Special forces looks at recruiting off the street amid shifting demands

The Canadian Forces is considering whether to start recruiting its elite special-forces soldiers straight off the street rather than forcing them to follow the traditional route of first spending several years in the military.

The idea, which is still being debated, comes as Canada's special-forces units are looking for people with different ethnic and cultural backgrounds and language skills, to operate more effectively around the world.

Maj.-Gen. Peter Dawe, commander of the Canadian Special Operations Forces Command, says more diverse special forces would make it easier to make connections in different parts of world, understand the environment, interact with powerbrokers and figure out ways to respond to changing circumstances.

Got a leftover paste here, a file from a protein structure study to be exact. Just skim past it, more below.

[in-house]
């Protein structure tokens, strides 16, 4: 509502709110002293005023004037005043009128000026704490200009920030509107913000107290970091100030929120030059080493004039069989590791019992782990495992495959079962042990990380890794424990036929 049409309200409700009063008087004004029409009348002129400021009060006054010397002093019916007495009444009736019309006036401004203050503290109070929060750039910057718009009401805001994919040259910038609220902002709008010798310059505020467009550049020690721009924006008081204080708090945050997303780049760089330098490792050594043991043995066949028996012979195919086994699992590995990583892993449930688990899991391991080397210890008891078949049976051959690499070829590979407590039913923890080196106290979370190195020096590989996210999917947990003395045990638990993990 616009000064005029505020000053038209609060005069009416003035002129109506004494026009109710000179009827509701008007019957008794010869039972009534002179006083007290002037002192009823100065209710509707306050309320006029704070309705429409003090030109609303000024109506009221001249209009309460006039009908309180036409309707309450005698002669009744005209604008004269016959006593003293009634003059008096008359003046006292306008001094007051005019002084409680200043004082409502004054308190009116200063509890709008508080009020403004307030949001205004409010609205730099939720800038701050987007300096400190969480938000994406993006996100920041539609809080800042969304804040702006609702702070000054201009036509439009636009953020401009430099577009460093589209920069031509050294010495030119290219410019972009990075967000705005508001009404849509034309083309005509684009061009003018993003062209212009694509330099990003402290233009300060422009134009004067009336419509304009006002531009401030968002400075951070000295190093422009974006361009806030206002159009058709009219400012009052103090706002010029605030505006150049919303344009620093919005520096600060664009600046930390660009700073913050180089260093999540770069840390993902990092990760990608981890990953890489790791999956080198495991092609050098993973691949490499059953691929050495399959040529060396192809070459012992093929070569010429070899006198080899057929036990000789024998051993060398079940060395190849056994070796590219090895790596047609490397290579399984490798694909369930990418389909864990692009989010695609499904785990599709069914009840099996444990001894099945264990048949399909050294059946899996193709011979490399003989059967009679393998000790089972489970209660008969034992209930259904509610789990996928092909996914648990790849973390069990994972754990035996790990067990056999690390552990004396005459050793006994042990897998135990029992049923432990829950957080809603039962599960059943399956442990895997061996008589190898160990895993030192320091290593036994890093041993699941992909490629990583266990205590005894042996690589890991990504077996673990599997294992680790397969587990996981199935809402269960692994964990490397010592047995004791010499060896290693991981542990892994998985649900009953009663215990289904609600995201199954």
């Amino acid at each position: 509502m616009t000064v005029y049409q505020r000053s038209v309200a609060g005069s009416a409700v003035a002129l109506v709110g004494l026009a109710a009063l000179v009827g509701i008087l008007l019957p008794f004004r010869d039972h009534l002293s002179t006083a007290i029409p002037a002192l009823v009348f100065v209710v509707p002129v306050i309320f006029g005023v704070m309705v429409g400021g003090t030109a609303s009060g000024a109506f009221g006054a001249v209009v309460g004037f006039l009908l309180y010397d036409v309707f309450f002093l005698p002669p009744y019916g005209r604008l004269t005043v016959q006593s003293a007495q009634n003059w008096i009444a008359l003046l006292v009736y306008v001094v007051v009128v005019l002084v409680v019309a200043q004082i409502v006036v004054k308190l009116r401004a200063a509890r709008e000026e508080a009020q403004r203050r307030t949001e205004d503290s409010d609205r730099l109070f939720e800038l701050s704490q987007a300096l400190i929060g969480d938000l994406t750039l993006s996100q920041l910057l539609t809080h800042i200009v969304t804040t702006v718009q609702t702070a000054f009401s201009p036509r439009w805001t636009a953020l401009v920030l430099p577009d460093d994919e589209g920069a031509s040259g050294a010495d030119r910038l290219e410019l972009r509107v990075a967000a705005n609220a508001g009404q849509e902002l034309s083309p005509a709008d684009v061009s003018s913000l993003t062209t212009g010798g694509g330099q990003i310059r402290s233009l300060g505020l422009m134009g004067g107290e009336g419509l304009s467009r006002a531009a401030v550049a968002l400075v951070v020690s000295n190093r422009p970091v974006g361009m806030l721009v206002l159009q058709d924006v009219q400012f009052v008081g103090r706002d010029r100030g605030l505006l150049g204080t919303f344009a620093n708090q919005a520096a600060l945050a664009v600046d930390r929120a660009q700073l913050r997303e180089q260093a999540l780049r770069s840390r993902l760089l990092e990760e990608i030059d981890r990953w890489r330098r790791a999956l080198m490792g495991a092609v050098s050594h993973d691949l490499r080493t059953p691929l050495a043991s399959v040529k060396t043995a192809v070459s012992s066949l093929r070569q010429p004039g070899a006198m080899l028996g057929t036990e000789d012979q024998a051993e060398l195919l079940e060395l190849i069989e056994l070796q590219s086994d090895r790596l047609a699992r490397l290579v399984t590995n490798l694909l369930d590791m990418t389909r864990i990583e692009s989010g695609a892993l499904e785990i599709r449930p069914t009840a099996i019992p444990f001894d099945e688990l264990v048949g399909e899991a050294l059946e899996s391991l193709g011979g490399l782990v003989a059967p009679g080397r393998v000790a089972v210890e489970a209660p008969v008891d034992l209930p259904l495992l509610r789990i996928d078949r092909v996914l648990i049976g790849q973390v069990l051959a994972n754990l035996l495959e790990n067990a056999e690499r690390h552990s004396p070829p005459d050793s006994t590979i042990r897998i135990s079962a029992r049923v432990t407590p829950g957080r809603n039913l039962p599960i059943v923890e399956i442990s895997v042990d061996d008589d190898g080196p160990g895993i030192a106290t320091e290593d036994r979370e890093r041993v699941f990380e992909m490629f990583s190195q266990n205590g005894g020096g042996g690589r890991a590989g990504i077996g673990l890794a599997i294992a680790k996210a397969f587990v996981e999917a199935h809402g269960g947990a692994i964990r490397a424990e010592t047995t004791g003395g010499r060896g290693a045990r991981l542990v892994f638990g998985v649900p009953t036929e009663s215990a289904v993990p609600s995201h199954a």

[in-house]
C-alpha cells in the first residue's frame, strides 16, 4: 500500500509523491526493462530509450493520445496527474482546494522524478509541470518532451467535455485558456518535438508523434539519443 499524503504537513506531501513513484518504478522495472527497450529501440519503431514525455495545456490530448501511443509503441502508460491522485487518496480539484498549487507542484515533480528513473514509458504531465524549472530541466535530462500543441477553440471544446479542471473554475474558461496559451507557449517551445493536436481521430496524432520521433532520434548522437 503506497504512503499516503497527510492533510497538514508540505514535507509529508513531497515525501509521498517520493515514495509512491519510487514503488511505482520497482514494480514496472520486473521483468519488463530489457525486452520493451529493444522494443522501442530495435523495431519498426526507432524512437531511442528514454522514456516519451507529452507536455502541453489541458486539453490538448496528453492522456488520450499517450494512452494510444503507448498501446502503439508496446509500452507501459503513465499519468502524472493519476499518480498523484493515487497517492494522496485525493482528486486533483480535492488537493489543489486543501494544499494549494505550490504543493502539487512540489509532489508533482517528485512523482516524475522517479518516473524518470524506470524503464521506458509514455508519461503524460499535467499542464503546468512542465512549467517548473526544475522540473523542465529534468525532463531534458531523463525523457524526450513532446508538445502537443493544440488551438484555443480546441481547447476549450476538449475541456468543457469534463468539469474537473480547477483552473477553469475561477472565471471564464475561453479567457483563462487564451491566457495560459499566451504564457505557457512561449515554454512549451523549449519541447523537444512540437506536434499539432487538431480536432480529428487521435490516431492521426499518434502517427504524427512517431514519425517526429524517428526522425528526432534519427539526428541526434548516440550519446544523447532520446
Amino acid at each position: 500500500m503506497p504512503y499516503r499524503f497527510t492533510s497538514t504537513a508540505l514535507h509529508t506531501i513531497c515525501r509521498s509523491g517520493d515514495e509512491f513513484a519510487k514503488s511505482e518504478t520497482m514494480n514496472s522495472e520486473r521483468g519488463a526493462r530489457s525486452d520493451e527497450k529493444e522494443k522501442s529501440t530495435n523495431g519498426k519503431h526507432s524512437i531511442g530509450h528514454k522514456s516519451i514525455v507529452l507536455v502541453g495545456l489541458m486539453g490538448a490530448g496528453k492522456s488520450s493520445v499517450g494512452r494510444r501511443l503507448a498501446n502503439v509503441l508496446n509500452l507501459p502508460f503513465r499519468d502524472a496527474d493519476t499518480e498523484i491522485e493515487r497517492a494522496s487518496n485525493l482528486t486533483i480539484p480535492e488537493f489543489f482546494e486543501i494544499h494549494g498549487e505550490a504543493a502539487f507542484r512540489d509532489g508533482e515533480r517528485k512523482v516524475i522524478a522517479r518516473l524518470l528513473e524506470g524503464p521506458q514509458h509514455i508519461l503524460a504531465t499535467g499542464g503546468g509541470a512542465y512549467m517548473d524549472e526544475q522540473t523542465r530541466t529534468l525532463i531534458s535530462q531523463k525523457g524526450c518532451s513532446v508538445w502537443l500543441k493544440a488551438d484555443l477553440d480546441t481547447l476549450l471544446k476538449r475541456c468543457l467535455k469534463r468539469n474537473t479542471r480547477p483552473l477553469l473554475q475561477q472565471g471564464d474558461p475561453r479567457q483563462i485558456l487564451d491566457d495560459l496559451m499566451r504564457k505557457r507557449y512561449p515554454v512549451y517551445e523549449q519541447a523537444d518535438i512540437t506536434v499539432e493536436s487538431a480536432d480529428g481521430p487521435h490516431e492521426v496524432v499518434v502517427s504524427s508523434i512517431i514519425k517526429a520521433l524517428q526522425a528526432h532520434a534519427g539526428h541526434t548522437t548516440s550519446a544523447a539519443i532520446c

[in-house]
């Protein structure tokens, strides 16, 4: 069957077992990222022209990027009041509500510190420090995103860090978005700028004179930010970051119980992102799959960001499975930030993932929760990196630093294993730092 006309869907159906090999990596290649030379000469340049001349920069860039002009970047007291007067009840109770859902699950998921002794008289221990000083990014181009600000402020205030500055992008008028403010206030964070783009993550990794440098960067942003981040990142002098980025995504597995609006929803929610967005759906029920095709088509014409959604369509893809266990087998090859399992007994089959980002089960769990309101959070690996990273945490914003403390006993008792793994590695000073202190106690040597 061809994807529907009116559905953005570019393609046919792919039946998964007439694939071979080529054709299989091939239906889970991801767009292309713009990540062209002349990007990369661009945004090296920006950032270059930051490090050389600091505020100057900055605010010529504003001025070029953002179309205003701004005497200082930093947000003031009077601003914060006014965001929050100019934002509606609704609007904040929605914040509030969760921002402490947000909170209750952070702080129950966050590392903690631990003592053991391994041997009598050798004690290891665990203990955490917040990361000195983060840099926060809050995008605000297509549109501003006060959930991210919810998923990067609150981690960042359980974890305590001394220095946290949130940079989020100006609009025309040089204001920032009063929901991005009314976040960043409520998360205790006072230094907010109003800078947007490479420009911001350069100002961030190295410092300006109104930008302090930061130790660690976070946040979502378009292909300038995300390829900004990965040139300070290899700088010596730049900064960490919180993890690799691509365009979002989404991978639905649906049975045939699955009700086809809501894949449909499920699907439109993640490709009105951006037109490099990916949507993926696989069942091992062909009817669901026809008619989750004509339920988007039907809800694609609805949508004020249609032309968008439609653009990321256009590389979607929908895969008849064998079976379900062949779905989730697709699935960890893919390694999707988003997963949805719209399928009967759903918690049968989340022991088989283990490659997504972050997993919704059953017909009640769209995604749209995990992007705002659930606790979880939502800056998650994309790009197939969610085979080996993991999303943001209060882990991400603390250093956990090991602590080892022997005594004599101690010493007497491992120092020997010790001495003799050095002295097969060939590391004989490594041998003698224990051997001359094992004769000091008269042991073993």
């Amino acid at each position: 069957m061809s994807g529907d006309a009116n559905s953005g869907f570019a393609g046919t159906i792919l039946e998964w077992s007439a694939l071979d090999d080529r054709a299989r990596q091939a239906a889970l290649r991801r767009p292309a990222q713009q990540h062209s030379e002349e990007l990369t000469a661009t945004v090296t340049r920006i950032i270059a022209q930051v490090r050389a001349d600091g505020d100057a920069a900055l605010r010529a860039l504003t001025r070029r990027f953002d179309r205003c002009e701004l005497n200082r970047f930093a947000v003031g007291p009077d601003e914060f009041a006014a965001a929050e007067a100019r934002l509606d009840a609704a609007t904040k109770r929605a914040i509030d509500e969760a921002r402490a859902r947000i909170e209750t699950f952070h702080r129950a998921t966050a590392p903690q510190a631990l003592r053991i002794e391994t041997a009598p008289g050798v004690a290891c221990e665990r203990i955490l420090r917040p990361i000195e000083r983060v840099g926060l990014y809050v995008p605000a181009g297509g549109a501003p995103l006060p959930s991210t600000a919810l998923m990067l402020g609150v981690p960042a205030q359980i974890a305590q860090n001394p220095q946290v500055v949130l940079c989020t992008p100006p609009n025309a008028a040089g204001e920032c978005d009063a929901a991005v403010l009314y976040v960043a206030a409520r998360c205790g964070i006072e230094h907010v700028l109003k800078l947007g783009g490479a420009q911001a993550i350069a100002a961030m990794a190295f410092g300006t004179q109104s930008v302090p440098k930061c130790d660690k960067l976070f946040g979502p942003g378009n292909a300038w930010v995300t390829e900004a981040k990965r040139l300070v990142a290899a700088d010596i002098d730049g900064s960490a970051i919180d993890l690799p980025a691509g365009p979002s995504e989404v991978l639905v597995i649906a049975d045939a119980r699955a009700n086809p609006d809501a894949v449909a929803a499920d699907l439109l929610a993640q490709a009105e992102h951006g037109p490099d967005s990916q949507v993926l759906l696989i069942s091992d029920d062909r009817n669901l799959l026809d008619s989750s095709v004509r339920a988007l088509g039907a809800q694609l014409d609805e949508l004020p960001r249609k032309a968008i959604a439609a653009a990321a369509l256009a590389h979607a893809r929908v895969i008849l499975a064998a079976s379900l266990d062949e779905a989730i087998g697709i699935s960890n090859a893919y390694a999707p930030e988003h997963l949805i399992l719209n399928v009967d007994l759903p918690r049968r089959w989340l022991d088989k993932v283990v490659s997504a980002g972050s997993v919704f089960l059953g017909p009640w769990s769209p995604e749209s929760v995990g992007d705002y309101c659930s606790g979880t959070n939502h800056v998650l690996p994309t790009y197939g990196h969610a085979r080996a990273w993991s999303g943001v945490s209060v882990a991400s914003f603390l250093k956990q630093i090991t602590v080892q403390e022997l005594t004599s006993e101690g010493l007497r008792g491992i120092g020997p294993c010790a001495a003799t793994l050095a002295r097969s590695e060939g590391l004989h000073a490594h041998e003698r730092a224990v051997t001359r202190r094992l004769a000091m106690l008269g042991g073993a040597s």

At the same time, he said expectations within society are changing as young people look at different opportunities available to them, which requires the Forces to make it as attractive as possible to join.

Canada currently has about 2,000 special-forces members, including 120 in Iraq and several smaller teams working in such countries as Belize, Jamaica, Niger and Malaysia.

Yet while Australia and the U.S. have used ``accelerated'' recruiting for their special forces with success, Dawe acknowledges the need to strike a balance to ensure Canada's elite soldiers are properly inculcated into the military's structure and culture.